Toward a Personal Biomap
From left: Courtesy of Stanley Shaw and Deborah Schrag
From left: Courtesy of Stanley Shaw and Deborah Schrag
A key ingredient in precision cancer medicine—and precision medicine generally—is knowing what works for patients. Historically, a substantial amount of such medical knowledge has come from observations of patients participating in carefully monitored clinical trials. However, to deliver truly state-of-the-art precision medicine, doctors will need to draw on the “real world” experiences of large populations of patients. The vehicle for consolidating that type of information is the electronic health record (EHR). Such a record could theoretically hold a patient’s entire medical history, including a full genome sequence, as well as information gathered from wearable devices about lifestyle, behaviors, or environmental exposures. The goal for healthcare providers is to build a single data repository for each patient containing that individual’s phenotypes—any quantifiable or observable trait or behavior—in order to deliver precision medicine empirically. When deployed at scale, such records would enable doctors to compare their patients’ symptoms, for example, to the histories of similar patients who were successfully treated in the past.
Leading efforts to leverage such real world clinical data on behalf of Dana-Farber Cancer Institute (DFCI, as part of a consortium of seven cancer-care hospitals), is professor of medicine Deborah Schrag, chief of the division of population sciences.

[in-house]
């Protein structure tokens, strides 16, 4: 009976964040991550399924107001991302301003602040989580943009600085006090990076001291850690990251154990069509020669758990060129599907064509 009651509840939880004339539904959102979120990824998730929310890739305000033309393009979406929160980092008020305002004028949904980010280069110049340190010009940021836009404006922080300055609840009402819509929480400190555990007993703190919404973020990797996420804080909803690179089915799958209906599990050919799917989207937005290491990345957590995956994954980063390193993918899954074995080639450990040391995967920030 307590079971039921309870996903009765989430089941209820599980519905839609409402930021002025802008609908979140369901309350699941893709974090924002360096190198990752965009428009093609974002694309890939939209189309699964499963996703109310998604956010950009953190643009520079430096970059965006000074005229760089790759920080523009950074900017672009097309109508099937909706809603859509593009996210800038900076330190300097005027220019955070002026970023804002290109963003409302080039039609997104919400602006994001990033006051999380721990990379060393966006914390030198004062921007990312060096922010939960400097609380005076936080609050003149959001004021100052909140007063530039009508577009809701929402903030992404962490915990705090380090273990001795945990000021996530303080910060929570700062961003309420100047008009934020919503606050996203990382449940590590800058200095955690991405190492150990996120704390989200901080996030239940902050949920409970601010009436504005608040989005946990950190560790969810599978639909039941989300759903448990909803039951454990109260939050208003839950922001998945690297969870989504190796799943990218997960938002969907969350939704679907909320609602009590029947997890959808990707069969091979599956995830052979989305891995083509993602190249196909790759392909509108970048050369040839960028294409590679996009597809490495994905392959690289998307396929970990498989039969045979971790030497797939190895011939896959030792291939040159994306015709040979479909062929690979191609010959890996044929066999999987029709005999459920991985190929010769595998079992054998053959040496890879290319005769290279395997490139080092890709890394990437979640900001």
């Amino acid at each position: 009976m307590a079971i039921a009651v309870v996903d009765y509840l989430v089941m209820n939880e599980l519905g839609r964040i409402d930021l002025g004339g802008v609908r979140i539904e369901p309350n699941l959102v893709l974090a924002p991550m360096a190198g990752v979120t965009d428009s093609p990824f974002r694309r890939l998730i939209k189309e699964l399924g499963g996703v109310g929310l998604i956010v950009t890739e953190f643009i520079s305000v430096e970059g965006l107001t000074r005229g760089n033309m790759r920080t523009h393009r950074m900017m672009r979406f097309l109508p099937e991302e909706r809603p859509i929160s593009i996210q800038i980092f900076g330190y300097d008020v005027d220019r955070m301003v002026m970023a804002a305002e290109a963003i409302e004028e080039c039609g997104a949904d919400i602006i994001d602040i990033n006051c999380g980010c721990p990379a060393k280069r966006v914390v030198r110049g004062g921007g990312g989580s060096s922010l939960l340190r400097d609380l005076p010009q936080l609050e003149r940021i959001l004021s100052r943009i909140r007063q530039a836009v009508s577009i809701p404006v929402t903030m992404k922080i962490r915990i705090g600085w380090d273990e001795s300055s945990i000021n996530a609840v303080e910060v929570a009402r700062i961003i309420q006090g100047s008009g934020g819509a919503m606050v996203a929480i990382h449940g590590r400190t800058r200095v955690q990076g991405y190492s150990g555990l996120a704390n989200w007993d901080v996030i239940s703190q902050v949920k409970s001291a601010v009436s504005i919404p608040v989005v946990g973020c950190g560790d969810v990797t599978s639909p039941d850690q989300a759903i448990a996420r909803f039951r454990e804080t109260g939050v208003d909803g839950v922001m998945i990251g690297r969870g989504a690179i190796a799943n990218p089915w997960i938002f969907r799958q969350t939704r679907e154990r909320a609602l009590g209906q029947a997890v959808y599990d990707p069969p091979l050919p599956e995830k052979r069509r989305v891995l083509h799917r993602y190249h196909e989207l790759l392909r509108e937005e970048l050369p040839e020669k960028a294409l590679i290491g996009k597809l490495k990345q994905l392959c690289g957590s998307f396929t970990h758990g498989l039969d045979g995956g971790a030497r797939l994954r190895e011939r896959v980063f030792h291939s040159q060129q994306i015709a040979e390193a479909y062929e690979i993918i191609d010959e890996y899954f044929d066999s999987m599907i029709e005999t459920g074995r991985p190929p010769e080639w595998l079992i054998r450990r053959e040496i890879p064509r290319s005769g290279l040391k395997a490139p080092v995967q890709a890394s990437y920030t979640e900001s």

The work sounds straightforward but is, in fact, beset by daunting challenges. Consider the simplest kind of information, a binary data field that records whether a patient is alive or dead. Cancer patients often seek care at an academic medical center, Schrag says, even if they live far away. But after a series of consultations, and perhaps the formulation of a treatment plan to be administered through a local hospital or clinic, those patients may never return to the specialty center. The life-or-death results of those consultations and treatments may never be captured, even by a local hospital. Without that most basic information about how long a patient survives, evaluating the effectiveness of any treatment program is impossible. It is therefore essential, Schrag says, “to aggregate comprehensive data that characterize both the molecular profiles of cancers, and also the clinical outcomes,” including the most basic one: vital status.